> I'd say lambda expressions are more of a defining characteristic of functional
> languages.

I think that the distinction between procedural and functional languages
has become less important than it used to be. Procedural 
languages/programmers used to depend heavily on global variables and 
gotos. Some languages didn't even support recursion. Today, through the 
evolution of languages and "good programming style" the procedural 
languages have become "more functional", to the extent where it even may 
be hard to tell whether a language is functional or not.

I would say the two remaining distinguishing characterstics for a 
functional language are:

(1) discourage side effects

   No feature complete language is really free from side effects,
   since you can't do I/O or draw to the screen without them. (Unless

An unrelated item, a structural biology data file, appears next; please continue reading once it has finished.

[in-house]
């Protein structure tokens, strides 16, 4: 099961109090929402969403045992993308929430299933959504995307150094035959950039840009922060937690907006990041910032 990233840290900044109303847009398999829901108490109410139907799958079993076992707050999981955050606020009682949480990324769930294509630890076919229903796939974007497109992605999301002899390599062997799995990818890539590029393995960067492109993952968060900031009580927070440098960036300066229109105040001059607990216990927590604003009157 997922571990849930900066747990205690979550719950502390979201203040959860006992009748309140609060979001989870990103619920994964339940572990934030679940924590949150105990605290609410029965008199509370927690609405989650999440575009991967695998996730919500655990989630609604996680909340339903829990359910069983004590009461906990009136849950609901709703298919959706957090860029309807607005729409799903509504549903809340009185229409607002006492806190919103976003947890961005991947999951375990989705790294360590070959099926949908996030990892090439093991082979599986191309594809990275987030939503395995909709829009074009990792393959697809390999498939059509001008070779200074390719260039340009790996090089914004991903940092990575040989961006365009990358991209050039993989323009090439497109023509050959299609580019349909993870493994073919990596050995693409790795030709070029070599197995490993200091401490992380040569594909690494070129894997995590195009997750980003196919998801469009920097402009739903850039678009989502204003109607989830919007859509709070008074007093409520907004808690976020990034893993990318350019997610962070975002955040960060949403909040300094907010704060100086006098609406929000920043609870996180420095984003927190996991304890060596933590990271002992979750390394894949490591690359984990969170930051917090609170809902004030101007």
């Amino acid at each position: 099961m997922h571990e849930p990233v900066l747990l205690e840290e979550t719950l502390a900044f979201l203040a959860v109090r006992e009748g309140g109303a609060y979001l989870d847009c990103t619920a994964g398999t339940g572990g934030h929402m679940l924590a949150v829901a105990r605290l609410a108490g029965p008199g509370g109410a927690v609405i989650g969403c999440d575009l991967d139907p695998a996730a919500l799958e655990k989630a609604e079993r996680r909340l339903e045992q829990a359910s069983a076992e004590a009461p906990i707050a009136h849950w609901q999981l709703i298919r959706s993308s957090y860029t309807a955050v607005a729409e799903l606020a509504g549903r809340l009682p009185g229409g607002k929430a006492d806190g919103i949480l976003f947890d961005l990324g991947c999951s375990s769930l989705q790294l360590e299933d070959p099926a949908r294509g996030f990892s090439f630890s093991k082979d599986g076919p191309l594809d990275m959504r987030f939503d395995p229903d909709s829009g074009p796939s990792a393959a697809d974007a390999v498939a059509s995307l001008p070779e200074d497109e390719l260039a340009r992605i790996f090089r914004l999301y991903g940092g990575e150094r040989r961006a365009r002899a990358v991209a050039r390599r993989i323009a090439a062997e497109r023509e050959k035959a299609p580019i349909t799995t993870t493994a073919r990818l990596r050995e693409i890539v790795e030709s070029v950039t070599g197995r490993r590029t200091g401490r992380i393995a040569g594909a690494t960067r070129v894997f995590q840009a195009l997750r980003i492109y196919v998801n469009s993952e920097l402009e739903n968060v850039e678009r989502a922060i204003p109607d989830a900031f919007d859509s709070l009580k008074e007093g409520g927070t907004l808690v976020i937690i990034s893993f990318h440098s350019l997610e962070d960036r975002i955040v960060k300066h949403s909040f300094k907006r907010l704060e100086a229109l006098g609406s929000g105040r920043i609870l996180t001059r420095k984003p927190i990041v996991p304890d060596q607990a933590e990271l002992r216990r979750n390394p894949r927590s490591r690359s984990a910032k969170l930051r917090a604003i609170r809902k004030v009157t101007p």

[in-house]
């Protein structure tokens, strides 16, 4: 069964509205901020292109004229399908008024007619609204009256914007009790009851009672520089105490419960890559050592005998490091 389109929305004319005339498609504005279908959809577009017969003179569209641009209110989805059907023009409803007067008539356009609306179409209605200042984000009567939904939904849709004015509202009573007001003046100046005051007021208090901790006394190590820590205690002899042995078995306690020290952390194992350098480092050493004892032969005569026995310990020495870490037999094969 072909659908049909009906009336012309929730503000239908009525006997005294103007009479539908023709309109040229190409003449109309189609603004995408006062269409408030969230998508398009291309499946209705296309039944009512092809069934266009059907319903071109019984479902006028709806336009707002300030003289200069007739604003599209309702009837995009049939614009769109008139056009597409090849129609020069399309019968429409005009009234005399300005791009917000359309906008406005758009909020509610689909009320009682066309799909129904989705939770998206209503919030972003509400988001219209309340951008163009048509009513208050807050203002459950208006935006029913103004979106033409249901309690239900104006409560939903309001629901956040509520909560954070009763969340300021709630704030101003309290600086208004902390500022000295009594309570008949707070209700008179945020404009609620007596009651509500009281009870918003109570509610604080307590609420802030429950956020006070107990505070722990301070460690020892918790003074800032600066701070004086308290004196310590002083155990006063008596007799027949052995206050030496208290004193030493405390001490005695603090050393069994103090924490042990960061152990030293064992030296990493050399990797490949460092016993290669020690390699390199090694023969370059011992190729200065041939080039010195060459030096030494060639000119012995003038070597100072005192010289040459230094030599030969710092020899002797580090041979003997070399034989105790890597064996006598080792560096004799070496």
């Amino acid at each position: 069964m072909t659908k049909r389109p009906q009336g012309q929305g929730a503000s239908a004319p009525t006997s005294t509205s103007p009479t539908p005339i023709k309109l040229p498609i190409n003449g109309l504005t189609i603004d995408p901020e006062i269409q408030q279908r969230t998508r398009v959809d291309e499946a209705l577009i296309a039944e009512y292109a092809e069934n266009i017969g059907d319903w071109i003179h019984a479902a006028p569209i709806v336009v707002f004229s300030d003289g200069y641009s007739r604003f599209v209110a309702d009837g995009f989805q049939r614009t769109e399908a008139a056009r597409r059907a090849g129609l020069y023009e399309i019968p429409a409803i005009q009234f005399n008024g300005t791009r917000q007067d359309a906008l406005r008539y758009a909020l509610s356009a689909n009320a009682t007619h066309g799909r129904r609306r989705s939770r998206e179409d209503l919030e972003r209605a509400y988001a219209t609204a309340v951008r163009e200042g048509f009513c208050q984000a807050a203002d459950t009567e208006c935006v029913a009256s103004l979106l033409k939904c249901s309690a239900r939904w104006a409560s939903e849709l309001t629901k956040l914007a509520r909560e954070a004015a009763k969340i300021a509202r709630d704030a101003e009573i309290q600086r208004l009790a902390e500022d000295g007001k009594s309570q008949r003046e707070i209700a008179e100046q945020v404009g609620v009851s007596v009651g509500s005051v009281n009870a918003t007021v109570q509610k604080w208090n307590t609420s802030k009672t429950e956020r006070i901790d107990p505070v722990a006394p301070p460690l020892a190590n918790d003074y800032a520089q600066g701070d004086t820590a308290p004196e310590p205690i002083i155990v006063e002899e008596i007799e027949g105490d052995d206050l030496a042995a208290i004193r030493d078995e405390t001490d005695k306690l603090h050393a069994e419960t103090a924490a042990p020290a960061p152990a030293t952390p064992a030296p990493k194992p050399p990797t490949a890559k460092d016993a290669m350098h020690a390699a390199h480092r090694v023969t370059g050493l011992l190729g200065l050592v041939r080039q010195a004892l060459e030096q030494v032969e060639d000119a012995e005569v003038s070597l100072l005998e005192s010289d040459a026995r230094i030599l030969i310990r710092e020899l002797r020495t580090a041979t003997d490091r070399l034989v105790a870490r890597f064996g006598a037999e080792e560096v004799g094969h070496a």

you employ a contorted definition of what a "side effect" is.) But
   functional languages try to keep their side effects in check and not
   letting them roam free.

(2) functions as first class values

   You can write a function that takes a function and returns a new
   modified function with reasonable syntax.

C fails on both accounts. In C++ you can sort of do (2) with templates, 
but that fails the "reasonable syntax" test.

Ruby, and indeed all object-oriented languages, fail (1) since the main 
thing they do is to pass around mutable objects. (2) is a bit harder to 
call. But I would say Ruby fails this too. Mainly because of the fact 
that "methods" have a different calling syntax than "method objects" and 
"procs".

So I wouldn't say that Ruby is a functional language.

// Niklas